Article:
At the conclusion of the episode, it was usual to hear Mork stating to Orson:  “This is Mork signing off.”  Alas, forever, Robin.

“Like The Wind Across Your Face, Lucas Boy.”

The previous year is already gone, replaced by a new year.  Thus, it seems fitting to quote marshal Micah Torrance’s description of the passage of time from The Rifleman:  “Like the wind across your face, Lucas boy.”  He is an older man talking to a younger man, Lucas McCain, about the fleeting nature of time, a major theme in the show.

The series shows the special relationship between widower, Lucas McCain and his son Mark.  We see how Mark changes, from a ten-year-old to an adolescent and how this affects the relationship with his father.  He learns to accept people’s differences(another major theme), and learn there is a time for different things in life.  But, even in the early episodes, Mark takes an active role in defending his father and saving his life.  The Rifleman really deals with Mark’s education in the broadest sense, from going to the confines of the schoolhouse to learning about survival amidst rugged terrain.  His interaction with his father gives the show its dynamic, as they confront outlaws, outcasts, people uncertain of what they want and people who are too proud to admit they may be wrong.

In the last episode, we see Mark with a potential girlfriend, though it is clear Mark is not ready for commitment.  If the series had continued, Mark would have become an adult, which was not what The Rifleman was about.  As an audience, we are visual witnesses to the characters’ swift aging, and we are forced to accept Micah’s statement about the sudden rush of time.

“Just Be Mighty Sure There Are Pickles In The Pickle Jar.”

Prejudice has been around since human beings were created.  Stories have been written about people who have been perceived as “different”, and the social problems they encounter.  Labeling people is both a mental shortcut and protective device.  It is a mental shortcut, because we need not take the trouble to investigate the personality or personalities in question in depth.  Labeling is a protective device, because it shields us from concepts, ideas, beliefs and ways of living that may run counter to our own.  A vivid example of labeling is given in one episode of The Rifleman, a western, which ran from 1958-1963.  The show was ahead of its time, because it featured two episodes starring an African American  before civil rights legislation was passed by President Johnson, and several episodes dealt with prejudicial labeling. How folks are different and the need for tolerance are some of the main themes in The Rifleman.  It was also the first television show to portray a widower and his son as main characters.  It is precisely the interaction between Lucas McCain(Kevin”Chuck” Connors) and Mark McCain(Johnny Crawford) that give the show its special dynamics as the adult world and the child world intermingle and often collide.  However, the interaction is blatantly honest and one displaying mutual respect.  Questions are raised, sifted through, answers arrived at.  In one episode, a saloon girl is called a hussy by some of the girls in Mark’s school.  When Mark asks his dad what a hussy is, Lucas replies:  “A hussy is a worthless woman.  A no account.”  Mark has already met the woman in question and his instinct rebels against this label.  Lucas explains that when folks are different, it’s easier for others to put a label on them rather than to take a closer look.  But Mark retorts:  “But a pickle jar has a label on it.”  And Lucas responds:  “Yes.  Just be mighty sure there are pickles in the pickle jar.”  A gleam comes into Mark’s eyes.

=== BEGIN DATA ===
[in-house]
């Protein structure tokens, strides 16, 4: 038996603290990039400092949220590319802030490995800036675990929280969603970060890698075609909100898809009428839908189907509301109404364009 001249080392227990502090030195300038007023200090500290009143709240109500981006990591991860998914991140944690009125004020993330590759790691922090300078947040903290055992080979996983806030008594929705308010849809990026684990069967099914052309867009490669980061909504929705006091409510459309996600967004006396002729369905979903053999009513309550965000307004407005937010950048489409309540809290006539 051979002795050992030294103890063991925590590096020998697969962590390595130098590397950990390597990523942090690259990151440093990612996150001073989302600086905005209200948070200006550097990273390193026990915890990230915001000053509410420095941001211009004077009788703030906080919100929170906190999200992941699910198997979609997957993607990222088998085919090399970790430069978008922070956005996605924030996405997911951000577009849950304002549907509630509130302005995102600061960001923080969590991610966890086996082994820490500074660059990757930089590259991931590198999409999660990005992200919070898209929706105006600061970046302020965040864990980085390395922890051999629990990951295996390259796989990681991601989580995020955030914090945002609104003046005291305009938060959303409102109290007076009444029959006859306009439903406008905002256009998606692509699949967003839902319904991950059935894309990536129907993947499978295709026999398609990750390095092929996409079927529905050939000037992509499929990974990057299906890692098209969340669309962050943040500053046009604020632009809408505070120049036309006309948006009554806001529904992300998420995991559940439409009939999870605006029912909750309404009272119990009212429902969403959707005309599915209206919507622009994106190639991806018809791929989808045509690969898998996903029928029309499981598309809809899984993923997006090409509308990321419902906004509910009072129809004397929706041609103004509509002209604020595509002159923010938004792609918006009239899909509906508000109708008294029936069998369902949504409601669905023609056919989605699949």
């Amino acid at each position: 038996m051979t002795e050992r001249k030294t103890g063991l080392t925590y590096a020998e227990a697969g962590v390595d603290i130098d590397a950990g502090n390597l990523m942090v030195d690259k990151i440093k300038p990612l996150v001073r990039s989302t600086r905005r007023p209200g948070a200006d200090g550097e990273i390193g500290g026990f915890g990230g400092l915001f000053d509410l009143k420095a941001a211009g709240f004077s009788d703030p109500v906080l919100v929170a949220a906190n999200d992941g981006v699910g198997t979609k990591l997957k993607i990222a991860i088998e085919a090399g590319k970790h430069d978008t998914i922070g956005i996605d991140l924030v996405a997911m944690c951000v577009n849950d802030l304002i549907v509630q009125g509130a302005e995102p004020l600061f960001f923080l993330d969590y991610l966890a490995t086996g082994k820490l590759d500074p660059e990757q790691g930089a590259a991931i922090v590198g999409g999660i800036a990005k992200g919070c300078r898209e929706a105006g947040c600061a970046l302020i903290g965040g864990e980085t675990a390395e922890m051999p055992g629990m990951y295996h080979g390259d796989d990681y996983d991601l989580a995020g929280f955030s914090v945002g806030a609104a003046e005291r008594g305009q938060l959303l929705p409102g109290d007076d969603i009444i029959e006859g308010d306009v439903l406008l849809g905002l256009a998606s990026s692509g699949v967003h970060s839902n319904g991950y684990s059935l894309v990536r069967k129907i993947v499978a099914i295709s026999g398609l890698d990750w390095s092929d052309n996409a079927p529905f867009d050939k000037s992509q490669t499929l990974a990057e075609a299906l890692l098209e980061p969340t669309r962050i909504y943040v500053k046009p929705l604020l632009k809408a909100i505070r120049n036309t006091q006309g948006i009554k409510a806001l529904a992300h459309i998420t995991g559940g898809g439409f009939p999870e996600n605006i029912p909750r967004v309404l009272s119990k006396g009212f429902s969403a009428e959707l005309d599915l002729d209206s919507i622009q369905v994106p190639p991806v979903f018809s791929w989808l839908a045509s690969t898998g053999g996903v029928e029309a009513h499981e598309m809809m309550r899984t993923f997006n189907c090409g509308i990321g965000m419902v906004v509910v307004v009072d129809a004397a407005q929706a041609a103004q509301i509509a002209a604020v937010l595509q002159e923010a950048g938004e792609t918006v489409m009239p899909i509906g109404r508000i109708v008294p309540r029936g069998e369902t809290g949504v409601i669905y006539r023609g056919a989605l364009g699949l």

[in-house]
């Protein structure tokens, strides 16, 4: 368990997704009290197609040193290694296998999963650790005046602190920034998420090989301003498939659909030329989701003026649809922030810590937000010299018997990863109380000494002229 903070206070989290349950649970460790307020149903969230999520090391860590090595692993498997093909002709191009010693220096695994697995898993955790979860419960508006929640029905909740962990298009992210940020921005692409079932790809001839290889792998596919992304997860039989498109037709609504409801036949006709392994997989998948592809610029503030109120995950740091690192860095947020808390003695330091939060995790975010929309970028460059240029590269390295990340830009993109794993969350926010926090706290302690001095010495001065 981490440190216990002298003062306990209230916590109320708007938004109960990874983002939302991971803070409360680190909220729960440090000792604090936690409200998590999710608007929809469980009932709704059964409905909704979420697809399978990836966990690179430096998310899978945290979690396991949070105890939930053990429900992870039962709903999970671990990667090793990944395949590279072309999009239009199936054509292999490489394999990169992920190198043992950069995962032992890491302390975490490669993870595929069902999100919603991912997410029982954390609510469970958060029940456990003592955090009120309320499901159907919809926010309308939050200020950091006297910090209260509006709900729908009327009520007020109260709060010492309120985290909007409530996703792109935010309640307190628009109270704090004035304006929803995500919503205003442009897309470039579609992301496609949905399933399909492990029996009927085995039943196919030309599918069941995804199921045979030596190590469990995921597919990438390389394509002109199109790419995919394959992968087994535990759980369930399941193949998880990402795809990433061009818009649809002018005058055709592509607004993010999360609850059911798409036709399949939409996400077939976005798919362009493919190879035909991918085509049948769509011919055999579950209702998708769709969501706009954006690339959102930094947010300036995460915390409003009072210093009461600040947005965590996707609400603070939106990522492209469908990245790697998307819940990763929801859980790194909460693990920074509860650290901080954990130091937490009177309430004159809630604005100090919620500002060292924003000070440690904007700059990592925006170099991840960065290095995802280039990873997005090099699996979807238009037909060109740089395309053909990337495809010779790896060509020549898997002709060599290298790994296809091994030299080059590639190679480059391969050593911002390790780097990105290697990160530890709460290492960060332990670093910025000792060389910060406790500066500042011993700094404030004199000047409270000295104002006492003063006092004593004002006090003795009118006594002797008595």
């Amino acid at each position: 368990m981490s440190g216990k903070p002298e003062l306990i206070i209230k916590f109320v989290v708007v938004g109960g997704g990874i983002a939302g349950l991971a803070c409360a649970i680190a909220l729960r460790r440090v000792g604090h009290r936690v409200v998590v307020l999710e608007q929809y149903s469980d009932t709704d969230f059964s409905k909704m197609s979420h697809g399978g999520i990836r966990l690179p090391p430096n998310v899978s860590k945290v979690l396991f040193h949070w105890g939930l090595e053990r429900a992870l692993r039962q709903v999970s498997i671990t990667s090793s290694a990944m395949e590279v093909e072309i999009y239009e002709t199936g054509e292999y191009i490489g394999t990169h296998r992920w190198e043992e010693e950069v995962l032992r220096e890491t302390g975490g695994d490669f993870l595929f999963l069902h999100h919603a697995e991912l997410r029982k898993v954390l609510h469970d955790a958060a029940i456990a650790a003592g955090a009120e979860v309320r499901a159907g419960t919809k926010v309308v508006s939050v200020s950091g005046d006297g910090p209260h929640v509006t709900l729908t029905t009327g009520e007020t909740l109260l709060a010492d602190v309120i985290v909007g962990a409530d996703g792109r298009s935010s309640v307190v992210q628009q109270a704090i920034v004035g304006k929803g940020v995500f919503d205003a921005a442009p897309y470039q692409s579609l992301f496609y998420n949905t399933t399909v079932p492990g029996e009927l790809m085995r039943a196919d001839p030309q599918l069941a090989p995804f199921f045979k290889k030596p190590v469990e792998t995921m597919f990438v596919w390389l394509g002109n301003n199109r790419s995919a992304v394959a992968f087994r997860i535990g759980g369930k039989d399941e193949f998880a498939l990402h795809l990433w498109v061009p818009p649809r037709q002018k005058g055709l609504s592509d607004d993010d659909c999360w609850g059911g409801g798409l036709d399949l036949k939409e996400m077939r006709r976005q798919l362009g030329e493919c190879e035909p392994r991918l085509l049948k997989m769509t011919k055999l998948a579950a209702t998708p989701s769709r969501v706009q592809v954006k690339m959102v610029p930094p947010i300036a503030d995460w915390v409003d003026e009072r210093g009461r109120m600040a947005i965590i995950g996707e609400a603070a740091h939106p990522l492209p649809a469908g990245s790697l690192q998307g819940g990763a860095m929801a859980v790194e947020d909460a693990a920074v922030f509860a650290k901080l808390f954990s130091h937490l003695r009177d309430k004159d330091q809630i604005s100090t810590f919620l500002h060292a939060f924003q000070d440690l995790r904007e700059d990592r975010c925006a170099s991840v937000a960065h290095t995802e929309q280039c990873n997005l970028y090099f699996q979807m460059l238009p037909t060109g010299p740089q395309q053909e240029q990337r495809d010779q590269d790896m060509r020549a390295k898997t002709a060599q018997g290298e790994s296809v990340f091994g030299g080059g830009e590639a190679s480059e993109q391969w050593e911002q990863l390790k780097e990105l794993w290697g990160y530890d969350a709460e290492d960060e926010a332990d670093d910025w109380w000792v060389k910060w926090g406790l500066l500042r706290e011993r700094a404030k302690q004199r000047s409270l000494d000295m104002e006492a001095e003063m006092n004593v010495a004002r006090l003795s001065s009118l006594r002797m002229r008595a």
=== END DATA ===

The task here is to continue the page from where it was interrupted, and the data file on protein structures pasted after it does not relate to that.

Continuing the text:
A Funny Episode From Pete And Gladys

Several nights ago I saw a very funny episode from the 1960-1962 sitcom Pete and Gladys.  The show co-starred Harry Morgan(Bratsberg) and Cara Williams(Bernice Kamiat).  As is well-known, Cara was an irascible redhead, jealous of others’ success, and, in general, a difficult person to work with.  However, there is no denying the lady had talent.  In several episodes she displays her talent, but she is at her best in the episode”Sleepy Time Wife.”, which deals with the fear of a dentist.  There is certainly nothing novel in this theme, but there is in her portrayal of it, which borders on the surreal.  If you’re looking for unbounded laughter, this episode might be your answer.  You may find this through Nostalgia Merchant.